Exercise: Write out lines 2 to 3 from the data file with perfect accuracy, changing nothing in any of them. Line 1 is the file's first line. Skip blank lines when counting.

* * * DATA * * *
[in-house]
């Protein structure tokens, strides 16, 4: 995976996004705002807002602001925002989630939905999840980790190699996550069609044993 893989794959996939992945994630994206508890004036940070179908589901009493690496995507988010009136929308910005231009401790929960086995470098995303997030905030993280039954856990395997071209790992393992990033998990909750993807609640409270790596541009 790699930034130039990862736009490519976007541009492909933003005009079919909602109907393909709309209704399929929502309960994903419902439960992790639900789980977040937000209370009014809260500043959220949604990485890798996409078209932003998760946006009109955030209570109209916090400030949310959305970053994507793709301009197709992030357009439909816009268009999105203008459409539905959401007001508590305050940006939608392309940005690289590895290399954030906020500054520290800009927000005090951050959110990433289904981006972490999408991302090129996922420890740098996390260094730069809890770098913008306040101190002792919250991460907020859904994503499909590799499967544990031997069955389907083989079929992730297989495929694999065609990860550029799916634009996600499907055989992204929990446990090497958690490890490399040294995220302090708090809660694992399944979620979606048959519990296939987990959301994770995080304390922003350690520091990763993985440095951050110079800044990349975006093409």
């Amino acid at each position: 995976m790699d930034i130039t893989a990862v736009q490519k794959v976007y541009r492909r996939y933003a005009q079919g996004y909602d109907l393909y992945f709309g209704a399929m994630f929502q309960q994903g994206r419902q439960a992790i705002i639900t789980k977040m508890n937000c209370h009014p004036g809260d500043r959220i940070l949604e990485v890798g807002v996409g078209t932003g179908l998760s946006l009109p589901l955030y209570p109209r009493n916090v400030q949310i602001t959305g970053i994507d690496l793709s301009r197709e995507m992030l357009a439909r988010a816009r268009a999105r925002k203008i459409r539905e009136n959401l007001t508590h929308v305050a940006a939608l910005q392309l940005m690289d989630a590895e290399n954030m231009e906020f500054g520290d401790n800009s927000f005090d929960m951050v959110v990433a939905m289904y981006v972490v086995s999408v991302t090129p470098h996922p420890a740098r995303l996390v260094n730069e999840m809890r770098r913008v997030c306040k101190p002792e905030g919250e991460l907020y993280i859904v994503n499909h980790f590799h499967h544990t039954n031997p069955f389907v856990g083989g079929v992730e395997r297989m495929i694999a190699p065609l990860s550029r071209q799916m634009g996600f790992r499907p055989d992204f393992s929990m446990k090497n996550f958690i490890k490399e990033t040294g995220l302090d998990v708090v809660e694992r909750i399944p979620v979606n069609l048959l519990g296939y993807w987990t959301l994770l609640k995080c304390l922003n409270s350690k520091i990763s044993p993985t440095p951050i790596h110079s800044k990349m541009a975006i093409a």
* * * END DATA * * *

């Protein structure tokens, strides 16, 4: 995976996004705002807002602001925002989630939905999840980790190699996550069609044993 893989794959996939992945994630994206508890004036940070179908589901009493690496995507988010009136929308910005231009401790929960086995470098995303997030905030993280039954856990395997071209790992393992990033998990909750993807609640409270790596541009 790699930034130039990862736009490519976007541009492909933003005009079919909602109907393909709309209704399929929502309960994903419902439960992790639900789980977040937000209370009014809260500043959220949604990485890798996409078209932003998760946006009109955030209570109209916090400030949310959305970053994507793709301009197709992030357009439909816009268009999105203008459409539905959401007001508590305050940006939608392309940005690289590895290399954030906020500054520290800009927000005090951050959110990433289904981006972490999408991302090129996922420890740098996390260094730069809890770098913008306040101190002792919250991460907020859904994503499909590799499967544990031997069955389907083989079929992730297989495929694999065609990860550029799916634009996600499907055989992204929990446990090497958690490890490399040294995220302090708090809660694992399944979620979606048959519990296939987990959301994770995080304390922003350690520091990763993985440095951050110079800044990349975006093409």
């Amino acid at each position: 995976m790699d930034i130039t893989a990862v736009q490519k794959v976007y541009r492909r996939y933003a005009q079919g996004y909602d109907l393909y992945f709309g209704a399929m994630f929502q309960q994903g994206r419902q439960a992790i705002i639900t789980k977040m508890n937000c209370h009014p004036g809260d500043r959220i940070l949604e990485v890798g807002v996409g078209t932003g179908l998760s946006l009109p589901l955030y209570p109209r009493n916090v400030q949310i602001t959305g970053i994507d690496l793709s301009r197709e995507m992030l357009a439909r988010a816009r268009a999105r925002k203008i459409r539905e009136n959401l007001t508590h929308v305050a940006a939608l910005q392309l940005m690289d989630a590895e290399n954030m231009e906020f500054g520290d401790n800009s927000f005090d929960m951050v959110v990433a939905m289904y981006v972490v086995s999408v991302t090129p470098h996922p420890a740098r995303l996390v260094n730069e999840m809890r770098r913008v997030c306040k101190p002792e905030g919250e991460l907020y993280i859904v994503n499909h980790f590799h499967h544990t039954n031997p069955f389907v856990g083989g079929v992730e395997r297989m495929i694999a190699p065609l990860s550029r071209q799916m634009g996600f790992r499907p055989d992204f393992s929990m446990k090497n996550f958690i490890k490399e990033t040294g995220l302090d998990v708090v809660e694992r909750i399944p979620v979606n069609l048959l519990g296939y993807w987990t959301l994770l609640k995080c304390l922003n409270s350690k520091i990763s044993p993985t440095p951050i790596h110079s800044k990349m541009a975006i093409a």